Planting Fields Arboretum State Historic Park, Oyster Bay, New York

I like every season for different reasons. One of my favorite things about spring and summer is the abundance of gorgeous gardens. I’ve been stopping to smell the roses…and the lilacs and lilies and hyacinths and hydrangeas. This past Mother’s Day was spent at Planting Fields Arboretum in Oyster Bay, New York which is on Long Island. After that, we stopped at a nursery to buy flowers. Outside on a sunny day absorbing vivid colors and sweet scents? Lovely!

Bright Blooms and Poem for Peace

Morning walks are my meditation; sweet scents my solace.

A year ago, we were frozen in place. When the pandemic shut our world down, my family asked, “How long will this last?” “Surely, a few weeks.” “Surely, not past July 4th.” As the months dragged on, and everyday was the same as the last, several walks a day was our way to break the monotony. And guess what, hon? Senses heightened. Flowers were more vivid than ever. Garden scents filled the air. Songbirds were distinguishable. And the antics of our sweet furry angels, Lucy and Midnight, entertained us. I’m still walking, discovering wonders everyday. And everyday, those wonders bring me bits of peace.

Click here to learn more about Maya Angelou.

“Sonnet” by Alice Dunbar-Nelson

Poems enter my mind in words and phrases, begging me to concentrate on how to make language sing. April is National Poetry Month. Hon, hope you enjoy the history behind it and a “Spring song.”

National Poetry Month

Launched by the Academy of American Poets in April 1996, National Poetry Month reminds the public that poets have an integral role to play in our culture and that poetry matters. Over the years, it has become the largest literary celebration in the world, with tens of millions of readers, students, K–12 teachers, librarians, booksellers, literary events curators, publishers, families, and, of course, poets, marking poetry’s important place in our lives. In 2021, the Academy of American Poets looks forward to celebrating the twenty-fifth anniversary of this annual celebration!

“SONNET” BY ALICE DUNBAR-NELSON

I had no thought of violets of late,
The wild, shy kind that spring beneath your feet
In wistful April days, when lovers mate
And wander through the fields in raptures sweet.
The thought of violets meant florists’ shops,
And bows and pins, and perfumed papers fine;
And garish lights, and mincing little fops
And cabarets and songs, and deadening wine.
So far from sweet real things my thoughts had strayed,
I had forgot wide fields, and clear brown streams;
The perfect loveliness that God has made,—
Wild violets shy and Heaven-mounting dreams.
And now—unwittingly, you’ve made me dream
Of violets, and my soul’s forgotten gleam.

Spring Tulips & Shel Silverstein

After a The Max Challenge Zoom workout, the trainer read Shel Silverstein’s poem “The Voice.” The poem spoke to me on several fronts: trying to get through quarantine with a hopeful outlook, helping others with my particular skills, and focusing energy on long-term goals which seem, during this strange and unsettling time, to be floating on waves washing out to sea.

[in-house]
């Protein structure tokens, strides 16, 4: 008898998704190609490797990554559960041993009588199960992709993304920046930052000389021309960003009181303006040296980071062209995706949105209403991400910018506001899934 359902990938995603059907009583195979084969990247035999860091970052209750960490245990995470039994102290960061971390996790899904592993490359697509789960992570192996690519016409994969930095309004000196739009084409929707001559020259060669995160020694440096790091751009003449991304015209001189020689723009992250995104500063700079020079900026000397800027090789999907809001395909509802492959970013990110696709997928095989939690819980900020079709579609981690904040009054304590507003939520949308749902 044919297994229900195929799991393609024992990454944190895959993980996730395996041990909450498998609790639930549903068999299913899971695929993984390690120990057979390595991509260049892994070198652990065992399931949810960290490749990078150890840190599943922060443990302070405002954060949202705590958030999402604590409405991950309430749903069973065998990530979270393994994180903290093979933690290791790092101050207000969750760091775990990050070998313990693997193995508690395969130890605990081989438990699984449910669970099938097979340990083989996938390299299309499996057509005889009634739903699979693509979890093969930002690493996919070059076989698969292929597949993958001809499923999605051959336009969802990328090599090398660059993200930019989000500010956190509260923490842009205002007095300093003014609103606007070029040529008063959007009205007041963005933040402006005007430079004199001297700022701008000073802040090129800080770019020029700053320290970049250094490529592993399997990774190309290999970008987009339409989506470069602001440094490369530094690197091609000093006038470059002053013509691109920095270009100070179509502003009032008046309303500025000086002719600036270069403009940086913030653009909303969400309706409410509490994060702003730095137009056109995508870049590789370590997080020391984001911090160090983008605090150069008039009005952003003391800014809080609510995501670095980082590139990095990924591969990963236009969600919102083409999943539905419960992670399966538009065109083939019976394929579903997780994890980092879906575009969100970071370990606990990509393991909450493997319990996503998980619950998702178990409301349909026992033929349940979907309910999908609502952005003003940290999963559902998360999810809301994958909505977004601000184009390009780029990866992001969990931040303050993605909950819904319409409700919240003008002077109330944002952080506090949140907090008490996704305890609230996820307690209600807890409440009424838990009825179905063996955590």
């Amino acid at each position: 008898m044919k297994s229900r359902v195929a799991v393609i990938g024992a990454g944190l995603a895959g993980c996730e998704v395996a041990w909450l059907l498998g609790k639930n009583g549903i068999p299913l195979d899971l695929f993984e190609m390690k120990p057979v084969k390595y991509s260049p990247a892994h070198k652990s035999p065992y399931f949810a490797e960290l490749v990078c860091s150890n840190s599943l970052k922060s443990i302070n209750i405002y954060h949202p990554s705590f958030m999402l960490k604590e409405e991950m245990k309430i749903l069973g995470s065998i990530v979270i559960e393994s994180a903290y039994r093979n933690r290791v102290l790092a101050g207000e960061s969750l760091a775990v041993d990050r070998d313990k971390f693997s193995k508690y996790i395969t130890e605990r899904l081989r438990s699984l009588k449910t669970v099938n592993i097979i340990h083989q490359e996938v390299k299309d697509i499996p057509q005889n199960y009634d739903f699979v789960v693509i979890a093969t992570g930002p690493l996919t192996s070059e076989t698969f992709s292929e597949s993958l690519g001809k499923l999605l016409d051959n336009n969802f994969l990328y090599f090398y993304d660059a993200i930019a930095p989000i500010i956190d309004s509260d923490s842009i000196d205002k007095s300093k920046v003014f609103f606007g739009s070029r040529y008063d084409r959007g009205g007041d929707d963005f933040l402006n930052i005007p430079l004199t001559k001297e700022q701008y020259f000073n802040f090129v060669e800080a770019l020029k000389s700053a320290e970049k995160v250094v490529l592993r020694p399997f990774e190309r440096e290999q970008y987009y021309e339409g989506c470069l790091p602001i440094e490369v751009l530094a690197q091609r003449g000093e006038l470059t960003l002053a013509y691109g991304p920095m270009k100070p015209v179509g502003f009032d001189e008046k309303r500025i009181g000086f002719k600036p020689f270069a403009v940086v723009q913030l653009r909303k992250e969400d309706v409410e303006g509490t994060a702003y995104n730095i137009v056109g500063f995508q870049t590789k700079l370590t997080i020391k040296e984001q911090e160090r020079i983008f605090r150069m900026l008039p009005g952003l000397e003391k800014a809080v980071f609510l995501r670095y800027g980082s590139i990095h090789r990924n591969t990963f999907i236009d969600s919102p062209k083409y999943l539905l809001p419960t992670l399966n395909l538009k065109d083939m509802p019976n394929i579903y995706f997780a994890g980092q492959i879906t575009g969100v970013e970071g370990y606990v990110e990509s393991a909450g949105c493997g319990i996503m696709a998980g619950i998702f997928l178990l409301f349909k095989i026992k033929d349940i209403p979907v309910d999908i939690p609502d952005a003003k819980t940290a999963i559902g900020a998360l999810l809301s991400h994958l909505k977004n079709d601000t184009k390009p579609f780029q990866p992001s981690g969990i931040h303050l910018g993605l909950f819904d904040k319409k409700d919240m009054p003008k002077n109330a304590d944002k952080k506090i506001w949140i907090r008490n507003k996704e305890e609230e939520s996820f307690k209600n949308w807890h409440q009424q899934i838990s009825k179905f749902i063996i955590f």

Wishing you a peaceful day filled with beauty in small moments, like noticing how droplets cling to tulip petals.

The Voice
by Shel Silverstein

Easy DIY Kids Activities, Edible Birds Nests

Denver Botanic Gardens.

Edible Birds Nests as pictured in DMagazine.

Egg-cellent Spring Kids Activity

We’re all washing our hands like crazy, so sticky, marshmallow-y hands are no problem! After School Enrichment kids in grades 3-5 enjoyed creating their own Spring-y, Easter-y birds nests. Because this is a messy project, I didn’t take many photos of my students’ nests; credit must be given to D Magazine’s Jessica Jones for some of the project photos.

The process is the same as making Rice Krispies Treats, only with the chow mein noodles subbing in for cereal. The measurements quoted here yield about 12 cupcake-sized nests, or one really huge nest that would be about the right size for a real bunny, if bunnies sat in nests.

Gather ingredients.

Mold chow mein/melted marshmallow mixture into a cupcake tin.

Once the Birds Nests have hardened in the fridge, pop them out of the cupcake tin and fill with jellybean eggs.

A teeny-tiny nest with one egg is perfect as a cupcake topper. 

EDIBLE NESTS RECIPE (yields about 12 cupcake-sized nests)
Ingredients:

•1/4 cup butter

•3 cups marshmallows

•5 cups chow mein noodles (Rice Krispies could be used, too.)

•Cooking spray

•Candy to fill nests

Directions:

1. Melt butter and marshmallows together over medium-low heat. Remove from heat.

2. Add chow mein noodles, and mix til combined.

3. Spray a cupcake tin with cooking spray, as well as your fingers. Mold the mixture into nest shapes in the cupcake tin.

4. Place in freezer for at least an hour. Remove nests using a knife.

5. Fill with your choice of candy.

Source: DMagazine